I’m a card-carrying member of the cult of Stanley Kubrick, but I confess that I have never found The Shining to be a very scary experience. The movie doesn’t work, at least to me, as the shivery primal horror film that Kubrick thought he was making. Yet it works as something else — as metaphysical puzzle, as text, as a pop-up maze of projected psychosis you can get lost in. Room 237, a documentary that consists entirely of superfans of The Shining talking about the film’s secret themes, hidden clues, and resonant eccentricities, is an amazing experience, because it works like a Kubrickian Da Vinci Code, and it lures you into seeing The Shining as a kind of feature-length Zapruder film. Some of what its subjects have to say is nutty, and some of it might be described as advanced paranoia — like the tendency to ascribe deep meaning to continuity errors. But most of Room 237, which has been put together with great cunning and love of cinema by its director and editor, Rodney Ascher, consists of incredibly passionate and savvy and audacious film criticism. It’s criticism infused with the power of conspiracy theory.
We hear the fan theorists on the soundtrack, but we never see them, which only adds to the aura that they’re geek obsessives holed up with a VHS player in the basement. What we do see are clips and images from The Shining, layered and arranged and interpolated, often stretched out to super-slow motion. Kubrick, by this point, had become deeply fascinated by how television commercials employ subliminal imagery, and there’s no question that he filled The Shining with it. Every poster on the wall, every rug pattern, every extra in a uniform wheeling luggage around wasn’t just window dressing but a directorial choice, there to conjure an effect. Room 237 starts to suck you in when it maps out the fantastically complex and motif-studded geography of the Overlook Hotel: the movie set as interior bunker of the mind. Or when it shows us the welter of subtextual ways that the film makes the past into the present. Or even — and this is where I really knew it had hooked me — when it makes the case that Kubrick not only helped fake the moon landing but recast The Shining as an allegory of his hiding of that secret. That’s what great conspiracy theory does: It draws you out of yourself and provides the catharsis of having solved the Mystery. (And then, of course, your rationality wakes up. Or maybe it doesn’t.)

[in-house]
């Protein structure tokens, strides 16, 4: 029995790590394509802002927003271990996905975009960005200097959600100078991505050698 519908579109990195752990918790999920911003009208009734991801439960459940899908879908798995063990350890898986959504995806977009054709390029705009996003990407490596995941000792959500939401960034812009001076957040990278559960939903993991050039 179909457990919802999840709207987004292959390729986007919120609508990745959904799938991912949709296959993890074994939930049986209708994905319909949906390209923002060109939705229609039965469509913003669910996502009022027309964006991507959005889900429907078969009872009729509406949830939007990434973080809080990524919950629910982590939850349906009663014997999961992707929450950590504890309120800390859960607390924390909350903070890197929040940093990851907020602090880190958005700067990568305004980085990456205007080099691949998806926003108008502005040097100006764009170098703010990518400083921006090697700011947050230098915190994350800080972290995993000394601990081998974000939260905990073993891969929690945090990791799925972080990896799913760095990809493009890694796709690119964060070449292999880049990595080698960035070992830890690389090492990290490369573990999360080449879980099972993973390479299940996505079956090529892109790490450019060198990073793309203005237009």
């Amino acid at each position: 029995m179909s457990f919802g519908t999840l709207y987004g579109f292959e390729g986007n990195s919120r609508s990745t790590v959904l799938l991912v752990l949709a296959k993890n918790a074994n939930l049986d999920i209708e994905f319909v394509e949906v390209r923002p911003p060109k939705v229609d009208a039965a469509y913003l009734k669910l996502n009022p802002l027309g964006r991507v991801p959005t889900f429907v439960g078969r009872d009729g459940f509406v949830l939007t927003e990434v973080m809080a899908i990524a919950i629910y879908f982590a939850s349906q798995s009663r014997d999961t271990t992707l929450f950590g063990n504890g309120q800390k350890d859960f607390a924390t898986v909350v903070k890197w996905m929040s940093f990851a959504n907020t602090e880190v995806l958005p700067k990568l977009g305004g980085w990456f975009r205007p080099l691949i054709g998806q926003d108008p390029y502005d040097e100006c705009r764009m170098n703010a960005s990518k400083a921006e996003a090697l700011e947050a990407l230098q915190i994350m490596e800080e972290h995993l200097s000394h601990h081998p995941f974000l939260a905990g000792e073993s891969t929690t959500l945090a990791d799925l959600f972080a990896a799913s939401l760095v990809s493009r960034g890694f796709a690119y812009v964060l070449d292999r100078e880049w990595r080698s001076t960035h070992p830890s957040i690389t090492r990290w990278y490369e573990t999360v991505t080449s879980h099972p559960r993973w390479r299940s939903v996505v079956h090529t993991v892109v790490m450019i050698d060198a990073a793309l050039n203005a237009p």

So watch Room 237 and delight in the fact that The Shining is really about World War II, or the Minotaur at the center of the maze (hint: Just look at the poster of the skier). Or that the movie works as well backward as it does forward. Room 237 makes perfect sense of The Shining because, even more than The Shining itself, it places you right inside the logic of how an insane person thinks. A